Zante, bloody Zante: Sun, sex and the dark side of The Med

Thousands of young Brits flock to the Greek islands each year in search of sun, sex and serious drinking. But as Charlotte Philby finds out, there's a darker underbelly to the revelry
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The Independent Online

It's 2am on the Greek island of Zakynthos, and outside the Cocktails and Dreams nightclub, the party is in full swing. Swarms of excitable Brits stumble between bars and clubs, scuffling and fumbling on their way. But for some the distance proves a little too much, and a girl in a hot-pink bikini seeks refuge against a lamppost. Hers is just one of a string of slumped bodies lining the roadside; while across the street, ambulance workers assist a limp figure on to a stretcher.

Welcome to the resort of Laganas, and its epicentre: a heaving 300m-long strip of neon nightlife. This is a world where inhibitions are well and truly thrown to the wayside, along with a mountain of discarded underwear. If you don't fancy making the journey yourself, and can stomach some pretty uncomfortable viewing, a quick search on YouTube leads straight to the belly of the beast. Among pages of graphic mobile-phone footage, one upload, simply titled "Laganas Women", displays a sequence of wasted Brits gyrating manically in various states of undress, accompanied by the words "this is in every club you go to". You get the picture.

But it has not always been this way. Zakynthos – also known as Zante – was once a sleepy Ionian island, favoured by an altogether milder sort of tourist. With 70 miles of coastline, and golden beaches home to a high population of turtles, this was a place to sit back, unwind and soak up the sun. Until a few years ago, it was Faliraki (in Rhodes) and Malia (in Crete) that were the obvious ports-of-call for Britons with a livelier holiday agenda. But then, according to the Greek National Tourist Office, a concerted police crackdown on anti-social behaviour in these areas rendered Faliraki and Malia less appealing. And so, the resort of Laganas (affectionately known as "Slaganas") – and to a lesser extent, its neighbour Argasi – stepped in. And as you can see from as Jocelyn Bain Hogg's photographs, taken over the course of the summer, it has certainly found its audience. Last year alone, Zakynthos attracted 300,000 UK holidaymakers, most of whom were under 30, with many still in their teens, away from home for the first time. With cheap package deals regularly including alcohol in the price, it is easy to see how things can soon turn rather messy.

This summer, the antics of tourists in Laganas have been subject to heavy criticism by the Greek authorities. A stream of headlines revealed the sleazy events unfolding in a resort where tour operators offer "non-stop partying" and "wild entertainment well into the night". As well as the obvious consequences of combining a high number of excited young people with a hell of a lot of very cheap and often low-quality booze – the minor street brawls and general rowdiness that barely raises eyebrows these days – a more sinister picture has emerged.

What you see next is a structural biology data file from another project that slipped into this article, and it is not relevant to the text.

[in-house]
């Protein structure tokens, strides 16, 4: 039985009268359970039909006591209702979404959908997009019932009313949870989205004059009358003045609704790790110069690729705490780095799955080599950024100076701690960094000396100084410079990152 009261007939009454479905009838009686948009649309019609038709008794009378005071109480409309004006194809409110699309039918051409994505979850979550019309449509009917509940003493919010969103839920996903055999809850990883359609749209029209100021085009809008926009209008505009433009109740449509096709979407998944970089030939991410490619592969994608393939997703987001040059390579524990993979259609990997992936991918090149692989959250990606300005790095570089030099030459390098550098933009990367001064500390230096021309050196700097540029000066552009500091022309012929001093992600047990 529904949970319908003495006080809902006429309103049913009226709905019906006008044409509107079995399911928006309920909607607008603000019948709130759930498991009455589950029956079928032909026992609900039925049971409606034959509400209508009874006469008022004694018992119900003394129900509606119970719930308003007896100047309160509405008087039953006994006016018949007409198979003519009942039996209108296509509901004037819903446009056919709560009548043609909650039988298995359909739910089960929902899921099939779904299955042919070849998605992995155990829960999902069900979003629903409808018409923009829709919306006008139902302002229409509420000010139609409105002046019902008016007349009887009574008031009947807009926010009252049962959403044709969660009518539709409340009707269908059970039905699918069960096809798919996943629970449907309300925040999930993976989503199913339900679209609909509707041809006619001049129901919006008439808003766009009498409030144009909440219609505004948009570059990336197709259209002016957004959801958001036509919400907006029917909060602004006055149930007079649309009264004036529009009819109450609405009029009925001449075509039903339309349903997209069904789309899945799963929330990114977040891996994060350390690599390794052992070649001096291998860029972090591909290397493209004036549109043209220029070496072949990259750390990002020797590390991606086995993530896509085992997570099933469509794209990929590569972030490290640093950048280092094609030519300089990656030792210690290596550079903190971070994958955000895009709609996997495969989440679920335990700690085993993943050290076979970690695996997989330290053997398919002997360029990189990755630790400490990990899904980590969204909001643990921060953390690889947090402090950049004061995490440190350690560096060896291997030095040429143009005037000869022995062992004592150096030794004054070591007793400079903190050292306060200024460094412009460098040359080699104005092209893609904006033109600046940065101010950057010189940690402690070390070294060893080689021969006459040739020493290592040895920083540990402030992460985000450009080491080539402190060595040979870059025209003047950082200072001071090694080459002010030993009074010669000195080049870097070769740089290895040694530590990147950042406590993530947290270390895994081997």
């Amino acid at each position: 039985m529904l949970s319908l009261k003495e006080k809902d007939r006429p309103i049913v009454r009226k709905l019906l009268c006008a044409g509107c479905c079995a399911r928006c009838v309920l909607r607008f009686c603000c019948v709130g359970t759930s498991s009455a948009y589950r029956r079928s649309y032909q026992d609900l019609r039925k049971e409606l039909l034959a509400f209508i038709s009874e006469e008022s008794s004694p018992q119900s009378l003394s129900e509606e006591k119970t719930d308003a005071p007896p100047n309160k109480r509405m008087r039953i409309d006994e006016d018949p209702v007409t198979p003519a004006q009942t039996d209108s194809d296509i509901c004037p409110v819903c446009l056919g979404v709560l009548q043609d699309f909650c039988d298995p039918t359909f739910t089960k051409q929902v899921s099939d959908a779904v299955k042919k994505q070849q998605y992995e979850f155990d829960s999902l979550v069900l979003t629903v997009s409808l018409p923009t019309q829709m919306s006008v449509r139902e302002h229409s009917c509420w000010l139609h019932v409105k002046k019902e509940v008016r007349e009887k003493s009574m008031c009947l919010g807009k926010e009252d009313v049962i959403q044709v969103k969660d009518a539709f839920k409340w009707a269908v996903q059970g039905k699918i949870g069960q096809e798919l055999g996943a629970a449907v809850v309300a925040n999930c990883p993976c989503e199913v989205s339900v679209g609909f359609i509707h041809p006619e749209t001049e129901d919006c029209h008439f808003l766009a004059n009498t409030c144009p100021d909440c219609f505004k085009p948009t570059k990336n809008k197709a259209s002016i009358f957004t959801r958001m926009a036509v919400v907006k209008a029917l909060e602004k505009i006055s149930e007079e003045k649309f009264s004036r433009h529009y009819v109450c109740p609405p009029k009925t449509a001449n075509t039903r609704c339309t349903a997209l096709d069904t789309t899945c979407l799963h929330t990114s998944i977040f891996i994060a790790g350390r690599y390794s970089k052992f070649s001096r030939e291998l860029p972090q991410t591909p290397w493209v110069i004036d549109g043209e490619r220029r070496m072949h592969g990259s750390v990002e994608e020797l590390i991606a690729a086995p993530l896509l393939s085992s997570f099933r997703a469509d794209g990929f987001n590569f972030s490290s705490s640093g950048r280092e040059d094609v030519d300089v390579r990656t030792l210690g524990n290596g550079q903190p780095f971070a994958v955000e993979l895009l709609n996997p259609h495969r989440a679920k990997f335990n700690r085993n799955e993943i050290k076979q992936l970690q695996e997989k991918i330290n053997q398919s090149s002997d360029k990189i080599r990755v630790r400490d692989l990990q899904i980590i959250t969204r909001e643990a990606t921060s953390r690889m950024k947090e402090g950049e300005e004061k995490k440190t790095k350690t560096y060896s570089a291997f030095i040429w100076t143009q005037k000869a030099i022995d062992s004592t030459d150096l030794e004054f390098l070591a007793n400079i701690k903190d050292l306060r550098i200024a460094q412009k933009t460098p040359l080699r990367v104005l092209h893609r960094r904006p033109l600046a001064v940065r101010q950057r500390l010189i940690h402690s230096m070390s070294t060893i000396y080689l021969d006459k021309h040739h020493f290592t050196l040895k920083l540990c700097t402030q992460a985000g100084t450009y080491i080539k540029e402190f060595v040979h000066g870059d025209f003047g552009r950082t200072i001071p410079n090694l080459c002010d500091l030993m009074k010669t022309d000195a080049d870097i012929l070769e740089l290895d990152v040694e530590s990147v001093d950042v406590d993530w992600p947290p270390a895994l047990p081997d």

Last month, nine British women faced charges of prostitution, having taken part in an "oral sex competition" at Laganas beach. And this was not an isolated incident. While British tourism is a major boost to the local economy, the reputation of certain resorts impacts significantly on all of Zakynthos – if not Greece.

It only takes one night out on the main strip to see what the fuss is about. Yet in official facts and figures, the situation is less clear. The Greek Embassy has released a comparative study (based on data provided in two reports from the Foreign and Commonwealth Office) entitled "British Behaviour Abroad". One contains figures obtained between April 2006 and April 2007, and the other is based on the same period of the previous year. According to the embassy's analysis, the number of UK citizens admitted to hospital in Greece has fallen, by around a third, to 602; and the number of British deaths fell too, by eight to 131. Statistics specific to Zakynthos are hard to track down, yet it's no secret that there have been a worrying number of allegations of sexual assault. While results from the same FCO report state that the number of rape allegations made by Brits in Greece as a whole fell from 48 to 28 the following year, Zante State Hospital announced that 25 ("largely unproven") allegations of Brit-on-Brit rape were made on the island in 2007. This year's statistics have not yet been revealed – and besides, as Jess Prasad, who heads the Foreign Office's Know Before You Go information campaign notes, "you're not going to get a true picture because so many people don't report [instances of rape]. This is only the tip of the iceberg."

But however confusing the numbers, the situation does not look good from the ground either. According to one doctor working in Zakynthos, whose job it is to examine rape claimants, many women are so inebriated that they do not know whether they have had sex that night or not. It all makes for pretty grim reading, but there is a faint silver lining. Measures are now being taken by British and Greek authorities to educate tourists on how to avoid danger when on holiday. So, officially at least, it now lies with the individuals to make their choices accordingly. But judging from a conversation on one internet message board, the warnings will well and truly bypass some travellers. "Have you seen any trouble in Laganas this year?" asks one user. "Plenty," another replies, "and it's fuckin' wicked mate!"